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A Run-and-Tumble Model for Phytoplankton Aggregation

By Jillian Kunze

Plankton comprise a large collection of organisms that are vital to Earth’s ecosystems, as they form the basis for many aquatic food chains and produce much of the oxygen we breathe. However, nutrient pollution can cause phytoplankton reproduction to explode into harmful algae blooms, which produce damaging toxins and deplete oxygen in the water. Scientists wish to gain a better understanding of why these devastating algae blooms are happening and what can be done to stop them.

During a minisymposium presentation at the 2020 SIAM Conference on the Life Sciences, Nicholas Russell of the University of Delaware presented his model of phytoplankton aggregation. He first observed the natural behavior of Heterosigma akashiwo plankton by placing them in a thin layer of water under a microscope and taking a series of pictures. The resulting images indicated the plankton’s immediate aggregation; they seemed very ready to clump together. 

Russell monitored the aggregation patterns of plankton over time.
Phototaxis—the movement of an organism in response to light—appeared to play some sort of role in the plankton’s motion since the type of lighting changed the pattern of aggregation. However, it was clear that the plankton were not solely responding to light because they also aggregated in the dark. It thus seemed that the main mechanism at play was actually autochemotaxis; the plankton were moving towards a chemical that they produced themselves. 

Russell also tried monitoring plankton in a deeper liquid and found that the aggregation patterns in that three-dimensional space were far more complex than in the thin, two-dimensional (2D) layer. He therefore focused his modeling efforts on the 2D system, which can serve as an analogue to plankton in shallow water, and planned to mathematically investigate the role of chemical signaling in 2D plankton aggregation. 

Russell used the run-and-tumble method, which is similar to a random walk, to model the plankton’s movements. Each plankton moves in a certain direction and then tumbles—changes direction with a specific probability, depending on its motion relative to the chemical field—before repeating the process. The equation that models that movement was a better match to the plankton’s real-life behavior with the addition of a smoothing parameter. 

Russell tried out several different functions—including a constant function, a switch function, and a linear switch function—to represent the chemical field in the model. Because the amount of chemicals released by the plankton depended on the number of other plankton they sensed, the plankton’s density was also an important factor. In Russell’s model, density depended on a Fokker-Planck function. 

It was easiest for Russell to begin testing the model in one dimension, which meant that he only had to consider the density of right- and left-moving plankton. To determine the way in which perturbations affected the modelled plankton, Russell perturbed the density and chemical fields, plugged these altered parameters into the system, and then found the cubic characteristic equation of their behavior. He also experimented with altering the smoothing parameter and realized that it had a hugely important effect; moving it from just 0.01 to 0.03 resulted in a major change in the system’s stability regions. By plotting the plankton density over time from his one-dimensional (1D) simulation, Russell found that the model did show plankton aggregations building.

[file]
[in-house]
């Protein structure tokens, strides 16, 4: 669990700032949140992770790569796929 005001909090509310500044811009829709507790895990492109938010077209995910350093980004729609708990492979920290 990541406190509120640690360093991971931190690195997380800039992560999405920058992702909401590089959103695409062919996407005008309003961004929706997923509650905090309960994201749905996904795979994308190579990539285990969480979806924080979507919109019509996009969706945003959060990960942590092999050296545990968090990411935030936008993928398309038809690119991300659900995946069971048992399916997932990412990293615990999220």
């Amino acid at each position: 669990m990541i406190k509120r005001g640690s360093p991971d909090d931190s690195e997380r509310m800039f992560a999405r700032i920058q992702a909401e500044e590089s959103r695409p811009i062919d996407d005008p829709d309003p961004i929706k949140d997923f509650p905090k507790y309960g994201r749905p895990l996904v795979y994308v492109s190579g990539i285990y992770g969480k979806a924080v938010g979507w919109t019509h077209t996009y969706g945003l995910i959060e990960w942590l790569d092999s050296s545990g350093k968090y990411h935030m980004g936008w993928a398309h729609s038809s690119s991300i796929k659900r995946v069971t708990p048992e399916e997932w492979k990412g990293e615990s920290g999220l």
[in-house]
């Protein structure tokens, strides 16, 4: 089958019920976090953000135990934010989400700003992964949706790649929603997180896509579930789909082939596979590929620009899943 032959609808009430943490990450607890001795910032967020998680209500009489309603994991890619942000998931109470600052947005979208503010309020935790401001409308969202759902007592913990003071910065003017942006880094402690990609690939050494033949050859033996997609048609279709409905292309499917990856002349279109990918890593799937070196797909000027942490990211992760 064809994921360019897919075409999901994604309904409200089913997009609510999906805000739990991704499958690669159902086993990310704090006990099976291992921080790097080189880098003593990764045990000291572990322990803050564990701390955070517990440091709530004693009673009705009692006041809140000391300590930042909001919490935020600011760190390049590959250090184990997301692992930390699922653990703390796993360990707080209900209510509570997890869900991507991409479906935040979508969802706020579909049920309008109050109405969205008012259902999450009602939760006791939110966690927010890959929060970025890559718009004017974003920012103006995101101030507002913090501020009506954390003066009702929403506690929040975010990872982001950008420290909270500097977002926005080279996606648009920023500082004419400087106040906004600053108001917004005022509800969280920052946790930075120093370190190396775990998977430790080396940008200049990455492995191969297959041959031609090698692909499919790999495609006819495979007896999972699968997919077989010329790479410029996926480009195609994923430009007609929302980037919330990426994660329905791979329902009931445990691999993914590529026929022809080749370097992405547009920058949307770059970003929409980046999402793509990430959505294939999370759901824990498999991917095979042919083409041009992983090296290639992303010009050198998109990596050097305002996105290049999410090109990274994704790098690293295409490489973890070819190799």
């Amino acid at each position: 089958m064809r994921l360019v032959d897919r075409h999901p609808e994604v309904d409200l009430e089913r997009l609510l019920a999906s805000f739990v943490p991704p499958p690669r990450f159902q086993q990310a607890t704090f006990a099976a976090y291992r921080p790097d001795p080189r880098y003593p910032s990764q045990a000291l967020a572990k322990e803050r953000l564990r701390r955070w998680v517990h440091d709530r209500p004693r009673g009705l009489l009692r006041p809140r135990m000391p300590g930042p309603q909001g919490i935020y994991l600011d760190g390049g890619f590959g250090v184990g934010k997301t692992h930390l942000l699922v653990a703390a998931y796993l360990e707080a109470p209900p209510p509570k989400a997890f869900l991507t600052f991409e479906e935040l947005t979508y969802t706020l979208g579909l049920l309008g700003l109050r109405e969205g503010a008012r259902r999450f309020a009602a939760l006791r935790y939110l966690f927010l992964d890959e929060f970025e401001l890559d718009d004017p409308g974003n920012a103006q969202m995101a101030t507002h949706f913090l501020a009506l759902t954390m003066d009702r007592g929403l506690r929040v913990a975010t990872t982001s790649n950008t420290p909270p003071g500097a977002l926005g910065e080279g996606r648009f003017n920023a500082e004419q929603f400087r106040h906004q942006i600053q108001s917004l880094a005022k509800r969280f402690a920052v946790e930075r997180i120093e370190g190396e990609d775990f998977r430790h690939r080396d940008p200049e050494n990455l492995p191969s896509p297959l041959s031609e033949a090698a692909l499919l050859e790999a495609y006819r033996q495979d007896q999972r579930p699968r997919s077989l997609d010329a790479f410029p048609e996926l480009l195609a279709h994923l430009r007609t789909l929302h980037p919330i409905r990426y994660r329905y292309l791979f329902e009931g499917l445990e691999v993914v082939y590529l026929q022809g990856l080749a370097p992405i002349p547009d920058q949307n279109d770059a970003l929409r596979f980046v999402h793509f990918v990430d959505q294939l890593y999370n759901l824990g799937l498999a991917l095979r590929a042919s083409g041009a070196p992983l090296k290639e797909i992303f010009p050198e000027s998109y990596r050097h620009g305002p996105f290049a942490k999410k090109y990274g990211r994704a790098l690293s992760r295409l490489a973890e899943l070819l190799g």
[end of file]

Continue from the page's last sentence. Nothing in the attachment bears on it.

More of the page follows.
One could then modify the 1D model of plankton aggregation to represent a plankton system in two dimensions. Russell began with a constant solution to the model, then applied a perturbation to the steady state. After identifying the relevant evolution equations, he performed a 2D Fourier transform that led to a linear system of ordinary differential equations. This resulting system can get fairly large, so Russell sometimes had to truncate it to an adequate approximation. 

Based on this model, Russell found that similar stability regions for plankton exist in both a 1D and 2D space. He used these results to model the time evolution of a 2D system of 160,000 plankton. By trying out various chemical field functions, he observed the different aggregation patterns they produced and compared them to the plankton’s real activity. 

In the future, Russell hopes to further extend his research by developing a run-and-tumble model of autochemotaxis in three dimensions. He would also like to incorporate additional parameters—such as photosynthesis, fluid motion, and toxins—into the model. Extending the model’s parameter space could increase scientists’ understanding of this plankton’s behavior, thus advancing the search for practical solutions to dangerous algae blooms. 

   Jillian Kunze is the associate editor of SIAM News.